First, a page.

Of all the nutrients needed by cattle the one most important, and often most overlooked, is water.

“We tend to think of water needs in the summer, when hot temps cause evaporation and put cattle under stress in-creasing their water needs,” says Bob Larson, veterinarian and professor of production medicine at Kansas State University. “But water is just as important in the winter.”

Several factors contribute to an animal’s water needs, according to Larson, like animal size, type and diet.

“Obviously, the bigger the animal, the greater the daily water requirement,” he explains. A general rule of thumb is 1 gallon for every 100 pounds.

As weight increases, so too will the water needs. A calf near the end of the finishing stage will need more water, as will a lactating cow vs. a dry one.

“One of the more common problems we see is a producer expanding feedlot capacity without adding extra water,” says Larson. “You can’t expand beyond your water source.”

Diet matters

An animal’s feed ration will affect water requirements. Larson says moist feedstuffs like silage provide some of the needed water, as do feed supplements like wet distillers grains or gluten. “The water included in the diet will decrease the water needed from the tank,” he says.

Likewise, dry feeds like dry forage, or even poor quality forage, can increase water needs. A high-quality finish ration will create the largest demand, accentuated by the size of the animal.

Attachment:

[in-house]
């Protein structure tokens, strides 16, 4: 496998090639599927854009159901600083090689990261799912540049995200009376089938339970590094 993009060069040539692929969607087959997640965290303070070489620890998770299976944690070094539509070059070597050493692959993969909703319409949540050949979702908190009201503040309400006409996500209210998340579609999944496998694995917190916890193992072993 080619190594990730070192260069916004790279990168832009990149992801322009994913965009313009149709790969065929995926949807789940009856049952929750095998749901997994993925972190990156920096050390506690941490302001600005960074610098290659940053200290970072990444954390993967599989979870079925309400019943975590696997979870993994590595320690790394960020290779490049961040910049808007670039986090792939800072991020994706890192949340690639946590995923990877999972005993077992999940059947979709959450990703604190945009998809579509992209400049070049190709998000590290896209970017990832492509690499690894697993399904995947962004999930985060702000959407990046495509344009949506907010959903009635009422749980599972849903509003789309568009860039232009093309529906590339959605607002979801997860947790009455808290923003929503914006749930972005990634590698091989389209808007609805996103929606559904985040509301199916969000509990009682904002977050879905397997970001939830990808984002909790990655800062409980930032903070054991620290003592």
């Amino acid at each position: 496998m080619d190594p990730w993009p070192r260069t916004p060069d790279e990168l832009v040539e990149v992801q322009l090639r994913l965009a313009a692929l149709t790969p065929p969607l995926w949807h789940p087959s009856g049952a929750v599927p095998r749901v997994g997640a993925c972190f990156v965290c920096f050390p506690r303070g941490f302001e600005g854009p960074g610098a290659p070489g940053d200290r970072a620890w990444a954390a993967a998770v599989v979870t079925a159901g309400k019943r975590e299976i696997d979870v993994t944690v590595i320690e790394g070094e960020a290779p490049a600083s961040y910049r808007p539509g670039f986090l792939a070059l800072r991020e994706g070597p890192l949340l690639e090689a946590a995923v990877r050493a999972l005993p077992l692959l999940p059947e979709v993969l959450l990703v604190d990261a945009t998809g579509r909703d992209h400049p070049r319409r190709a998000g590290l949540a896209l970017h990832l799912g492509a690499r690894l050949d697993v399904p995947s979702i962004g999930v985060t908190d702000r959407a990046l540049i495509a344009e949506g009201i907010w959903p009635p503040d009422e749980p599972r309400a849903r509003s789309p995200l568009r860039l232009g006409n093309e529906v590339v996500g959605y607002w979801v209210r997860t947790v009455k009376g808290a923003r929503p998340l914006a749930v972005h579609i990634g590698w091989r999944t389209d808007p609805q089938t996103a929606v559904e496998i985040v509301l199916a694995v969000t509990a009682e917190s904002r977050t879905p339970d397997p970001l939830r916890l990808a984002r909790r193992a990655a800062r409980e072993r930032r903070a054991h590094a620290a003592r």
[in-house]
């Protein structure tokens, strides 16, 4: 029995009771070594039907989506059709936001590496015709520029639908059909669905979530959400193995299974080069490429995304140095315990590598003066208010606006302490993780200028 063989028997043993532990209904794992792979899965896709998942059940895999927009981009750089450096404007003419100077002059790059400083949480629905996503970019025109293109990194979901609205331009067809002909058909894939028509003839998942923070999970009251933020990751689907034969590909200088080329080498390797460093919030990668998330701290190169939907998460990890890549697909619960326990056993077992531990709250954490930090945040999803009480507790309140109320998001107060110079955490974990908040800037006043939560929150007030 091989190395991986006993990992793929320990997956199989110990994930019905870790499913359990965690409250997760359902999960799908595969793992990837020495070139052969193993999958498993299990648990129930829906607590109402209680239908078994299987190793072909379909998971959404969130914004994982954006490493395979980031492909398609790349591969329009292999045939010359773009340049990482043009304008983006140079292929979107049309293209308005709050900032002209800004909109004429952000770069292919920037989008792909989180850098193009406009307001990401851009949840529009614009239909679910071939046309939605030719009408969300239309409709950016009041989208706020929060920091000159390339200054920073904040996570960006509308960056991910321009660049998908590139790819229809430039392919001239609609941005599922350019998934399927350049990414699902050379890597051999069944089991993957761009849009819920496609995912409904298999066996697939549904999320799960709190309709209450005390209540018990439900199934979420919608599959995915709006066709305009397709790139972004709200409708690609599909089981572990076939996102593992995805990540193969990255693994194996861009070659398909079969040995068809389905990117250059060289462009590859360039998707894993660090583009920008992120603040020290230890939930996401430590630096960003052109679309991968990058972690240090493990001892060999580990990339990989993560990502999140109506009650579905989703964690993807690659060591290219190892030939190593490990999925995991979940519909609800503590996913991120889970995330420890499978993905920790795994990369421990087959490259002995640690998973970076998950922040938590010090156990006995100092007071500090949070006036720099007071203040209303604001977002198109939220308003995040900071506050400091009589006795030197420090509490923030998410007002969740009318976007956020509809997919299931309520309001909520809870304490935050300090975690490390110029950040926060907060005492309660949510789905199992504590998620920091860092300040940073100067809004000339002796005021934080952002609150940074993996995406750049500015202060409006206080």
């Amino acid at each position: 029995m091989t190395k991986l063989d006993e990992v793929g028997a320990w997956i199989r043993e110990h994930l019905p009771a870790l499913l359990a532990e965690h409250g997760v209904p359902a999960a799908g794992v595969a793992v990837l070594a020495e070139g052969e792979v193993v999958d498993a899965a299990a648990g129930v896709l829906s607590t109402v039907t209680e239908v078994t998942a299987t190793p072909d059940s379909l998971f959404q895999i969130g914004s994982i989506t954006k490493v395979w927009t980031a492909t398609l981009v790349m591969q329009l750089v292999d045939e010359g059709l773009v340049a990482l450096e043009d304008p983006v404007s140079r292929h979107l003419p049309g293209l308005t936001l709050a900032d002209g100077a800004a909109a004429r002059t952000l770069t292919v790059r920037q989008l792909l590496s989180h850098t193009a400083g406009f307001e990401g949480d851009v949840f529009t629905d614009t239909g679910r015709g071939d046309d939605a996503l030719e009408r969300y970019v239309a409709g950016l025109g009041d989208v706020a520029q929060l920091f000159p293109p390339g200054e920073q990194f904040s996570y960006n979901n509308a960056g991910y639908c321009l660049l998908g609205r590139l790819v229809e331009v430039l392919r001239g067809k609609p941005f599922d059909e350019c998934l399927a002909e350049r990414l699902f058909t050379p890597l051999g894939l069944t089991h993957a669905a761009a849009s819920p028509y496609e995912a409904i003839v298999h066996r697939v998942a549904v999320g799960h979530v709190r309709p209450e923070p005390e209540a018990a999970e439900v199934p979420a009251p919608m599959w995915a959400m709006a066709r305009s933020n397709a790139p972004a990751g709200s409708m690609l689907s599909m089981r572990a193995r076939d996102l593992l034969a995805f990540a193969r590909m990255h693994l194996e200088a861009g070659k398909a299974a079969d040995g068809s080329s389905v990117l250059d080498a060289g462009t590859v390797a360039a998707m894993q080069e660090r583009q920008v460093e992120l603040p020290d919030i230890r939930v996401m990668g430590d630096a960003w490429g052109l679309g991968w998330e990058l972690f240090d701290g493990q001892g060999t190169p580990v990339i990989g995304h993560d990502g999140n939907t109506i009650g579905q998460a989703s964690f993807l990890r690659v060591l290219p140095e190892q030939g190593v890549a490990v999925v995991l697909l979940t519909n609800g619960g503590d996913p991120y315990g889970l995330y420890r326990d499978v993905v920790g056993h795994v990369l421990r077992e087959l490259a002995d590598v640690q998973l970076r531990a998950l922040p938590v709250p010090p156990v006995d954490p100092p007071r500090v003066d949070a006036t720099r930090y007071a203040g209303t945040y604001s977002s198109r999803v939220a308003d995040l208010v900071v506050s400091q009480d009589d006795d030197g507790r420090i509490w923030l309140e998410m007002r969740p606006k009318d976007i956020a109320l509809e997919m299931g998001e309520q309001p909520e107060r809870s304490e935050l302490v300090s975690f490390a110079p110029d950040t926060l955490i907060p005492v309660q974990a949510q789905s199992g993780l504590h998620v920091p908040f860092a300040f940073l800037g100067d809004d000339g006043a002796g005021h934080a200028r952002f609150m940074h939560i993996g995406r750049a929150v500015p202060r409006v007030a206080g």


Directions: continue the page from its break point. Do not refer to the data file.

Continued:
Stocker calves consuming a high protein diet that can be high in salt will need more water.

“Be aware when you change rations, water needs will change as well,” says Larson.

Manage the mud

Cattle not only need adequate water, they need to have ready access. “Along with the appropriate delivery rate, storage and well capacity, you have to make the water source easy to get to,” says Larson.

That can especially be a problem with freezing and thawing causing muddy conditions.

“Footing is crucial,” says Larson. “If it is hard to get to the tank, less aggressive animals won’t drink as much as they should.” The problem exists both in the feedlot and the pasture, where access to ponds can be as much a problem as portable tanks.

Tank space is also important. The experts say 8 feet of perimeter is required for 100 head. Others say 10% of the cattle using the tank should be able to drink at any one time.

Greater one-time access space is required in range situations where cattle are only allowed near the water source for part of the day.

Keep it clean

Water quality matters. Whatever the season or source, drinking water must be kept clean of debris, feed and feces. “Cattle prefer visually clean water,” says Larson. “If it is not, they may not drink as much as required.”

If using a well as the water source, be sure to test the water periodically to ensure continued safety.

Winter woes

In much of the U.S., winter brings the added pressure of keeping water sources thawed in freezing temperatures.

“If cattle are without water for several hours while the tank thaws, you could be headed for health and production problems,” says Larson. “They can’t be without for very long.” Frost free, or freeze proof, watering systems are gaining in popularity. A substantial investment, they are an attractive alternative for some producers tired of chopping ice in early morning hours.

No matter your system, winter weather will arrive and it will test the system’s limits. Be sure to have a plan in place for how to get the water flowing in the most severe of weather events.

“Water is the most important nutrient,” says Larson. “It’s needed the most frequently, and you can get into all sorts of trouble if you don’t have it. We spend a lot of time thinking about protein and energy, but water is important, too.”